Rundown on Electronic Voting Machines

Voting Machines Under Scrutiny The potential perils of electronic voting systems are bedeviling state officials as a Jan. 1 deadline approaches for complying with standards for the machines’ reliability. Across the country, officials are trying multiple methods to ensure that touch-screen voting machines can record and count votes without falling prey to software bugs, hackers, … Continue reading “Rundown on Electronic Voting Machines”

CA and eVoting

An LATimes op-ed with some interesting statistics: A firewall for democracy [pdf] California’s secretary of state, has just performed an invaluable service for the voters. Only a few months into the job, he had been under intense pressure to certify the latest electronic touch-screen voting machine manufactured by Diebold Election Systems, which is supposed to … Continue reading “CA and eVoting”

Next Up – Wendy Seltzer

Is It Chilly In Here? – Copyright’s chilling effect on information exchange Quick recap of the basis Let’s talk about some EFF cases JibJab’s “This Land” — the estate of Woody Guthrie asserted that this was an unauthorized derivative work – the brothers called the EFF — EFF discovered that, in fact, the song was … Continue reading “Next Up – Wendy Seltzer”

Woo-hoo! The Copyright Sword (sometimes) Cuts Both Ways!

Free Speech Vindicated in OPG v. Diebold (includes links to the decision) The EFF press release Last October, Diebold threatened dozens of ISPs with lawsuits if they allowed users to post or link to a Diebold email archive documenting flaws in the company’s e-voting technology. Online Policy Group, IndyMedia, and two Swarthmore students, Nelson Pavlosky … Continue reading “Woo-hoo! The Copyright Sword (sometimes) Cuts Both Ways!”

Two From Larry Lessig

A comment on a distressing report about Diebold voting machines: can this really be true: diabolic diebold Translations of the recent German court decision upholding the GPL: the GPL in Germany

Seattle Weekly: News: In the past 20 months, Harris has become America’s leading critic of electronic voting (see “Black Box Backlash,” March 10). Her reporting on the problems with new computer voting machines has been a key component in a national, grassroots movement to safeguard voting. Her astounding discoveries have resulted in important studies … Continue reading “”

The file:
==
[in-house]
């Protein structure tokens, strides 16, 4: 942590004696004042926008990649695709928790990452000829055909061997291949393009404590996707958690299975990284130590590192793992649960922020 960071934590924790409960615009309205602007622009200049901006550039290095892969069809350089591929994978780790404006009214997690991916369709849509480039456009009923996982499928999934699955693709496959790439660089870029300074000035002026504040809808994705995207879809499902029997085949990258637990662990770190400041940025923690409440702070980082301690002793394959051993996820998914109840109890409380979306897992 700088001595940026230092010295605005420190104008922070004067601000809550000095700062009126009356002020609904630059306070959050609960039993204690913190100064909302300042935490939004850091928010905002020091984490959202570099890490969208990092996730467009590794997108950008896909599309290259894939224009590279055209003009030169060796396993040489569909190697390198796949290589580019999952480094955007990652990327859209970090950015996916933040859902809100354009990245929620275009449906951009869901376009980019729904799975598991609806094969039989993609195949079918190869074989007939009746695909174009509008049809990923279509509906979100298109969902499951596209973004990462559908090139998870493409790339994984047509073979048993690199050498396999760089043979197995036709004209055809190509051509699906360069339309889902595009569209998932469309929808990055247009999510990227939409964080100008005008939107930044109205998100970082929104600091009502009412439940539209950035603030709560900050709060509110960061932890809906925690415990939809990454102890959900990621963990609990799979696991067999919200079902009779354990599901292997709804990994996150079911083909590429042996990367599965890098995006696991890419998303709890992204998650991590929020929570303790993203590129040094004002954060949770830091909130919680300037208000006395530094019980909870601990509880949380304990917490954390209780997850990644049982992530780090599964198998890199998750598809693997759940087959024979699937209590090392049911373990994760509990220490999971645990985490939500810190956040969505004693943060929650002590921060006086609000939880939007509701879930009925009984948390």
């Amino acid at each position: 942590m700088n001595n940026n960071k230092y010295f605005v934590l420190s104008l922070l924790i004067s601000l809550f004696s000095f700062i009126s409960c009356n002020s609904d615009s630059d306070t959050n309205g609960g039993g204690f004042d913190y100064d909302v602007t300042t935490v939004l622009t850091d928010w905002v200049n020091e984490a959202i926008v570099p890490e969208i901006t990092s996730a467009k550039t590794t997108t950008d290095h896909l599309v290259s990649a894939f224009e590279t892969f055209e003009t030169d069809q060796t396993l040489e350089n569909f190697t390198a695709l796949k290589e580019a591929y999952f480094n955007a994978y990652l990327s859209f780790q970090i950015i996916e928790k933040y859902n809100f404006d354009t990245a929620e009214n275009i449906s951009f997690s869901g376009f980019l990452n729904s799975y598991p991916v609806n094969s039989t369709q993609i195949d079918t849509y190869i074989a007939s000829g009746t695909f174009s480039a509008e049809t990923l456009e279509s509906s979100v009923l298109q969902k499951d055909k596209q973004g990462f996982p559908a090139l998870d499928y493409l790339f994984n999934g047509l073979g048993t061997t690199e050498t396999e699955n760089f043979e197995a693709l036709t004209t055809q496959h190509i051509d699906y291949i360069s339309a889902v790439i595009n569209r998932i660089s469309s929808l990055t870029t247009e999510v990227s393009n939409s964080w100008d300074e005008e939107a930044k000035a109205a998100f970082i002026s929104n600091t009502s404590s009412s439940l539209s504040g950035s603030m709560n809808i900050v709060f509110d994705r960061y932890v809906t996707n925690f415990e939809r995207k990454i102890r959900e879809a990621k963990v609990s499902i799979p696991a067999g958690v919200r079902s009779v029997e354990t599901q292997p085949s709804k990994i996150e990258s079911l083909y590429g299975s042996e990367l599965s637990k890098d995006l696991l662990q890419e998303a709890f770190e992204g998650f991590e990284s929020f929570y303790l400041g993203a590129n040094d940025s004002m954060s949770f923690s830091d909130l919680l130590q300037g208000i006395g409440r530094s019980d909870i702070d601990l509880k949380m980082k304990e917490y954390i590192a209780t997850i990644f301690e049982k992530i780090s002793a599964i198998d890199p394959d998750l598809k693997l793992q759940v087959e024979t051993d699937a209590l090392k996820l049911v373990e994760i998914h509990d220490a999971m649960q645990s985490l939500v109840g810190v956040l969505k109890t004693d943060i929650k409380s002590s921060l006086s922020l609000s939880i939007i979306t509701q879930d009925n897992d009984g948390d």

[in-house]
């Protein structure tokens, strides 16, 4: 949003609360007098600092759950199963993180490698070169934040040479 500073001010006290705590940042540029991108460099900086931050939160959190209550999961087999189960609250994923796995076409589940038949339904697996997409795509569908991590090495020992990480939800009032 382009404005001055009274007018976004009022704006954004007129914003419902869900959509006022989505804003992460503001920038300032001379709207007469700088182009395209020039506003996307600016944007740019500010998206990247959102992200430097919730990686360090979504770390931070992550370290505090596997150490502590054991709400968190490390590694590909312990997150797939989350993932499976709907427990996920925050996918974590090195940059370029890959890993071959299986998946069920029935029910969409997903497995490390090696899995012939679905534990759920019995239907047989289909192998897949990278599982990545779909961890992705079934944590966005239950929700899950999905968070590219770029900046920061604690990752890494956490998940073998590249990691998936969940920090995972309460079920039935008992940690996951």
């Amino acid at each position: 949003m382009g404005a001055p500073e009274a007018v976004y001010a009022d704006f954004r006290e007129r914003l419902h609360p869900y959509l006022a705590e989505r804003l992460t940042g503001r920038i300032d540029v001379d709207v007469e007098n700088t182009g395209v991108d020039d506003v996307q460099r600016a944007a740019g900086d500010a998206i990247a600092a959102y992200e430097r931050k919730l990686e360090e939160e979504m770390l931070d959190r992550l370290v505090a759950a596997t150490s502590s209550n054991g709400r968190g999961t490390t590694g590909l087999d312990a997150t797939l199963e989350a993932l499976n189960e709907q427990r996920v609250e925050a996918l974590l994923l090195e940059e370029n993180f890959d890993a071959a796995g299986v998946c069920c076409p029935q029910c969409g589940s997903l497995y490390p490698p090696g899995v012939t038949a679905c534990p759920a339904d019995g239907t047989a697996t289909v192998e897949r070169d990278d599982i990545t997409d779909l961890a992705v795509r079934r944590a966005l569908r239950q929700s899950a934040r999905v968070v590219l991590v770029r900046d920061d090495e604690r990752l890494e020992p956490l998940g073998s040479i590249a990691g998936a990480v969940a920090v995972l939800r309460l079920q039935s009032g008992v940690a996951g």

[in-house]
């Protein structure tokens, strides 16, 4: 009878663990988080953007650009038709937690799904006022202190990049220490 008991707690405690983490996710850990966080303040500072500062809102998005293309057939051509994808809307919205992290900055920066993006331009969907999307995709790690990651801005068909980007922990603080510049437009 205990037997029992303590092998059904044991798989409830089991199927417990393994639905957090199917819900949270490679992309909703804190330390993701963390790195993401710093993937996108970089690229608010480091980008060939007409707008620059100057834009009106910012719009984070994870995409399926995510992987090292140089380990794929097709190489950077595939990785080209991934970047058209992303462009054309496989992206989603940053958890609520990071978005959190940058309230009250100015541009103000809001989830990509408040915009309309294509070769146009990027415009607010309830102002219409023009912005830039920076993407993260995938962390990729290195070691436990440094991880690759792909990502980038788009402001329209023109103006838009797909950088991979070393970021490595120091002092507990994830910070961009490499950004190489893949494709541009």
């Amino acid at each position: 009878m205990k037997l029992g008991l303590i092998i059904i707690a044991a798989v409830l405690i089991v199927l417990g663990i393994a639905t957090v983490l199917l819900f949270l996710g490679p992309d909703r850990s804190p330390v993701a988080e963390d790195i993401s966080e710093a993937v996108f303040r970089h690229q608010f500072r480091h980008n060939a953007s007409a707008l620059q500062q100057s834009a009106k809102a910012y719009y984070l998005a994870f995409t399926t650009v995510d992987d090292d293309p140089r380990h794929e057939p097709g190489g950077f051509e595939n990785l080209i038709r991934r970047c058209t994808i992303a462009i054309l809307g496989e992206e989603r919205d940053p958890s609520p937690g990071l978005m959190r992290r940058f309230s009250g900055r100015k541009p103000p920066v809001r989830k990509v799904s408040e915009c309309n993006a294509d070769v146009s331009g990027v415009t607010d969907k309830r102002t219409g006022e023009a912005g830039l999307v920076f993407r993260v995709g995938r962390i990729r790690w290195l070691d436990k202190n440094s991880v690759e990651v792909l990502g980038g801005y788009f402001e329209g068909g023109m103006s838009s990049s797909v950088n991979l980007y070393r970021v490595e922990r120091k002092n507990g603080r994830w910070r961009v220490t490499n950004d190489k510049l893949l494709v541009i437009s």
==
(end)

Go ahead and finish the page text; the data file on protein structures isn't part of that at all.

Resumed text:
Yochai and John: The Internet and Politics

<< Getting ready –watching some sort of copyright infringing StarWars episode X – >> Off we go: John Palfrey: This session is on politics – to some extent, all these sessions have had something to do with politics; speech, freedom, semiotic democracy, free culture, technologies and politics of control, privacy. I strikes me that … Continue reading “Yochai and John: The Internet and Politics”

Aviel Rubin Profiled

Who Hacked the Voting System? The Teacher Luckily, the setting was not an election but a classroom exercise; the conspirators were students of Aviel D. Rubin, a professor at Johns Hopkins University. It might seem unusual to teach computer security through hacking, but a lot of what Professor Rubin does is unusual. He has become … Continue reading “Aviel Rubin Profiled”

The Perils Of Astroturfing

Sometimes, you get grass roots instead – from today’s Boston Globe: The do-it-yourself campaign (I can’t find the poster shown with the Globe article – "misunderestimate" was involved – and I also can’t find any uses of "dignitude" or "strategery") VISITORS TO THE official Bush campaign website,, are encouraged to “join the team” by … Continue reading “The Perils Of Astroturfing”

Jason Schultz on Declaratory Judgments

I got an e-mail from Jason Schultz (EFF staff bios; Lawgeek Unplugged) of the EFF to my question about whether declaratory judgments ever work in IP, especially when it comes to post-DMCA tries. Here’s what he had to say: OPG v. Diebold. 🙂 Not over yet, but we’re certainly got them on the run. <> … Continue reading “Jason Schultz on Declaratory Judgments”